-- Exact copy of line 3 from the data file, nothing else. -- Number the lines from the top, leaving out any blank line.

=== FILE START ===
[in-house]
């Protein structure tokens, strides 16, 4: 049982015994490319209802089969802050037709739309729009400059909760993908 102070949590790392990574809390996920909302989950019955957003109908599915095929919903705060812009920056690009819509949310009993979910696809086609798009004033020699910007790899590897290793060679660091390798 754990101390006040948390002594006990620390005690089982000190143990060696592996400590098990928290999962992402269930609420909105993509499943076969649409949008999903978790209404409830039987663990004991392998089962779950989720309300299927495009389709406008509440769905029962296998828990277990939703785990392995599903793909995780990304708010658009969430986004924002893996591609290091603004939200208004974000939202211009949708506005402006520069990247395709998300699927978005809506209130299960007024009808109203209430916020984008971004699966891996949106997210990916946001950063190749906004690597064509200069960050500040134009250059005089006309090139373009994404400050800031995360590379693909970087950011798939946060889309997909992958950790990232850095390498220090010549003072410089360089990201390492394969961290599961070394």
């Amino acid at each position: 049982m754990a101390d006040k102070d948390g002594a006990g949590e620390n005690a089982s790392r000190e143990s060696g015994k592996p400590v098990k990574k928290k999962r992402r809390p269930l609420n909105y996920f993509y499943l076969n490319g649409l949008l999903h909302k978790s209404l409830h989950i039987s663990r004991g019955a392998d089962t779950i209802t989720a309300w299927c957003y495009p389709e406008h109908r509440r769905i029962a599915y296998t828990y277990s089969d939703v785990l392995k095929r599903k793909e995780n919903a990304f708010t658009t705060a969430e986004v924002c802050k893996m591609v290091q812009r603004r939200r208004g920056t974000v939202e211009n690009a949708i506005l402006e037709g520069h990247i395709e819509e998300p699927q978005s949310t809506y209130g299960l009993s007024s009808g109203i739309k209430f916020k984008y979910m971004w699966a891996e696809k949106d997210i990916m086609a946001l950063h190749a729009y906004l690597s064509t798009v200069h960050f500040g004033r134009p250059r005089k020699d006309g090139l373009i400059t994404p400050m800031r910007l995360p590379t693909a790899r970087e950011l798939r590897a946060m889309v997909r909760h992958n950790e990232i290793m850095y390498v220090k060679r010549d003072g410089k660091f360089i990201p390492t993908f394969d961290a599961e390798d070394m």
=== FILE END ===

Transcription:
């Amino acid at each position: 049982m754990a101390d006040k102070d948390g002594a006990g949590e620390n005690a089982s790392r000190e143990s060696g015994k592996p400590v098990k990574k928290k999962r992402r809390p269930l609420n909105y996920f993509y499943l076969n490319g649409l949008l999903h909302k978790s209404l409830h989950i039987s663990r004991g019955a392998d089962t779950i209802t989720a309300w299927c957003y495009p389709e406008h109908r509440r769905i029962a599915y296998t828990y277990s089969d939703v785990l392995k095929r599903k793909e995780n919903a990304f708010t658009t705060a969430e986004v924002c802050k893996m591609v290091q812009r603004r939200r208004g920056t974000v939202e211009n690009a949708i506005l402006e037709g520069h990247i395709e819509e998300p699927q978005s949310t809506y209130g299960l009993s007024s009808g109203i739309k209430f916020k984008y979910m971004w699966a891996e696809k949106d997210i990916m086609a946001l950063h190749a729009y906004l690597s064509t798009v200069h960050f500040g004033r134009p250059r005089k020699d006309g090139l373009i400059t994404p400050m800031r910007l995360p590379t693909a790899r970087e950011l798939r590897a946060m889309v997909r909760h992958n950790e990232i290793m850095y390498v220090k060679r010549d003072g410089k660091f360089i990201p390492t993908f394969d961290a599961e390798d070394m």